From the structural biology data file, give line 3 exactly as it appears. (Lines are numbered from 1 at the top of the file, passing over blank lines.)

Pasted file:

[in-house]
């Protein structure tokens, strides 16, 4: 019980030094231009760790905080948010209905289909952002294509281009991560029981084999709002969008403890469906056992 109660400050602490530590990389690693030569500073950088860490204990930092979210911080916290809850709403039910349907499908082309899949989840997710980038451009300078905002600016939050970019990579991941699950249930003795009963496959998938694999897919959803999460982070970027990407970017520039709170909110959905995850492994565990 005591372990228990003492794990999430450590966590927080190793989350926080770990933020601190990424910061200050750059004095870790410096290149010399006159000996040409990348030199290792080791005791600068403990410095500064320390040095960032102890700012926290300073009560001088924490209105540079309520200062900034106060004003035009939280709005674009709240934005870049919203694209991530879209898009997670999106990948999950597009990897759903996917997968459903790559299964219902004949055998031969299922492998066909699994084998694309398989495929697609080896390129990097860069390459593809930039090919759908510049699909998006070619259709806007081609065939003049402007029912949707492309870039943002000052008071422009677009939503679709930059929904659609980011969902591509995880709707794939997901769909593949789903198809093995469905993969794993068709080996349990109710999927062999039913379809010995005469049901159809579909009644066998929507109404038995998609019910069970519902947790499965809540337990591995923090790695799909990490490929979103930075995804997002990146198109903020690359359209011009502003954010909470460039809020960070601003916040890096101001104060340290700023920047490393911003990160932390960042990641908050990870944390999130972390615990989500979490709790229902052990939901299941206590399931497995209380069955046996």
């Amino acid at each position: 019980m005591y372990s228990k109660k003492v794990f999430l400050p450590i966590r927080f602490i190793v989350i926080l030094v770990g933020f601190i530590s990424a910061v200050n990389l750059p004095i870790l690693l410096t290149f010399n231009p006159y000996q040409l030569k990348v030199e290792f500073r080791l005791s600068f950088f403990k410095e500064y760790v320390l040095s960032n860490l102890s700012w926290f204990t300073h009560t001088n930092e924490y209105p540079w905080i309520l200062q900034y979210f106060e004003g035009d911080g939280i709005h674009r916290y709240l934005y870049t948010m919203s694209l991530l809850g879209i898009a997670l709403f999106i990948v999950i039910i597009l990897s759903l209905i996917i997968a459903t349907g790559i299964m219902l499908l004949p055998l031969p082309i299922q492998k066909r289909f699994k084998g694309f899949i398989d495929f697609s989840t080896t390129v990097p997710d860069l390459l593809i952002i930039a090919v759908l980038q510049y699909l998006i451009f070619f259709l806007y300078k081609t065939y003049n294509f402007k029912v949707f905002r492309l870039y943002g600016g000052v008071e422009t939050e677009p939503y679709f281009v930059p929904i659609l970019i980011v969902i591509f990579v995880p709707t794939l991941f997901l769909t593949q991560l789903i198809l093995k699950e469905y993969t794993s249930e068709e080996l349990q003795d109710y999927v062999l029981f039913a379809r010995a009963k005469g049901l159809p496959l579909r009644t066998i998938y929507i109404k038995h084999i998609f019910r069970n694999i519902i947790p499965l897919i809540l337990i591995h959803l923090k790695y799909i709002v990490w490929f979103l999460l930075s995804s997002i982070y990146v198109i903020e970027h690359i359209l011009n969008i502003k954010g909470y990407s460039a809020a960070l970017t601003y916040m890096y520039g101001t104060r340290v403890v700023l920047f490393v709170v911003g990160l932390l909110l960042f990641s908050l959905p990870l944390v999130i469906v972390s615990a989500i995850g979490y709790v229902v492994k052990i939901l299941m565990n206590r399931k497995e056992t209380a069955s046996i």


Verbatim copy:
């Amino acid at each position: 019980m005591y372990s228990k109660k003492v794990f999430l400050p450590i966590r927080f602490i190793v989350i926080l030094v770990g933020f601190i530590s990424a910061v200050n990389l750059p004095i870790l690693l410096t290149f010399n231009p006159y000996q040409l030569k990348v030199e290792f500073r080791l005791s600068f950088f403990k410095e500064y760790v320390l040095s960032n860490l102890s700012w926290f204990t300073h009560t001088n930092e924490y209105p540079w905080i309520l200062q900034y979210f106060e004003g035009d911080g939280i709005h674009r916290y709240l934005y870049t948010m919203s694209l991530l809850g879209i898009a997670l709403f999106i990948v999950i039910i597009l990897s759903l209905i996917i997968a459903t349907g790559i299964m219902l499908l004949p055998l031969p082309i299922q492998k066909r289909f699994k084998g694309f899949i398989d495929f697609s989840t080896t390129v990097p997710d860069l390459l593809i952002i930039a090919v759908l980038q510049y699909l998006i451009f070619f259709l806007y300078k081609t065939y003049n294509f402007k029912v949707f905002r492309l870039y943002g600016g000052v008071e422009t939050e677009p939503y679709f281009v930059p929904i659609l970019i980011v969902i591509f990579v995880p709707t794939l991941f997901l769909t593949q991560l789903i198809l093995k699950e469905y993969t794993s249930e068709e080996l349990q003795d109710y999927v062999l029981f039913a379809r010995a009963k005469g049901l159809p496959l579909r009644t066998i998938y929507i109404k038995h084999i998609f019910r069970n694999i519902i947790p499965l897919i809540l337990i591995h959803l923090k790695y799909i709002v990490w490929f979103l999460l930075s995804s997002i982070y990146v198109i903020e970027h690359i359209l011009n969008i502003k954010g909470y990407s460039a809020a960070l970017t601003y916040m890096y520039g101001t104060r340290v403890v700023l920047f490393v709170v911003g990160l932390l909110l960042f990641s908050l959905p990870l944390v999130i469906v972390s615990a989500i995850g979490y709790v229902v492994k052990i939901l299941m565990n206590r399931k497995e056992t209380a069955s046996i």